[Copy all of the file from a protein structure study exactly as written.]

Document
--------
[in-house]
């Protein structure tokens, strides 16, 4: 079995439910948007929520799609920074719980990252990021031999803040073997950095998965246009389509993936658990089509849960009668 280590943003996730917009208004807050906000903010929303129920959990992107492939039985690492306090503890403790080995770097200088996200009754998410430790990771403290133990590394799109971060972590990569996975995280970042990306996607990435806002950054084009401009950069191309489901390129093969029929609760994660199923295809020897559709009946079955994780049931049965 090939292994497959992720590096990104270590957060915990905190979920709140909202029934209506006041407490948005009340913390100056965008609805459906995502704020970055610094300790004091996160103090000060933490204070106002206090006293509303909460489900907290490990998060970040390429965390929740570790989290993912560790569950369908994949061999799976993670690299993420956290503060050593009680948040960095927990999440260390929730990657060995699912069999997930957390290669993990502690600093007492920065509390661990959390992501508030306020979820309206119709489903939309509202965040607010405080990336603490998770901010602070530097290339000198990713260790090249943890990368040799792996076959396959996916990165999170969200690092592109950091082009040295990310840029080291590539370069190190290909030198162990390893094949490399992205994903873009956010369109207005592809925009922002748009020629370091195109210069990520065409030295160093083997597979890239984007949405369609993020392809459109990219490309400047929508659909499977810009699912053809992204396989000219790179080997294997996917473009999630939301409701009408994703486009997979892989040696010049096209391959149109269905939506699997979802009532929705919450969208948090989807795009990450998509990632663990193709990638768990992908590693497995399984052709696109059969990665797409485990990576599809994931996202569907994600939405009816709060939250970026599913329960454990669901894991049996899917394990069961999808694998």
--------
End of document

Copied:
[in-house]
């Protein structure tokens, strides 16, 4: 079995439910948007929520799609920074719980990252990021031999803040073997950095998965246009389509993936658990089509849960009668 280590943003996730917009208004807050906000903010929303129920959990992107492939039985690492306090503890403790080995770097200088996200009754998410430790990771403290133990590394799109971060972590990569996975995280970042990306996607990435806002950054084009401009950069191309489901390129093969029929609760994660199923295809020897559709009946079955994780049931049965 090939292994497959992720590096990104270590957060915990905190979920709140909202029934209506006041407490948005009340913390100056965008609805459906995502704020970055610094300790004091996160103090000060933490204070106002206090006293509303909460489900907290490990998060970040390429965390929740570790989290993912560790569950369908994949061999799976993670690299993420956290503060050593009680948040960095927990999440260390929730990657060995699912069999997930957390290669993990502690600093007492920065509390661990959390992501508030306020979820309206119709489903939309509202965040607010405080990336603490998770901010602070530097290339000198990713260790090249943890990368040799792996076959396959996916990165999170969200690092592109950091082009040295990310840029080291590539370069190190290909030198162990390893094949490399992205994903873009956010369109207005592809925009922002748009020629370091195109210069990520065409030295160093083997597979890239984007949405369609993020392809459109990219490309400047929508659909499977810009699912053809992204396989000219790179080997294997996917473009999630939301409701009408994703486009997979892989040696010049096209391959149109269905939506699997979802009532929705919450969208948090989807795009990450998509990632663990193709990638768990992908590693497995399984052709696109059969990665797409485990990576599809994931996202569907994600939405009816709060939250970026599913329960454990669901894991049996899917394990069961999808694998």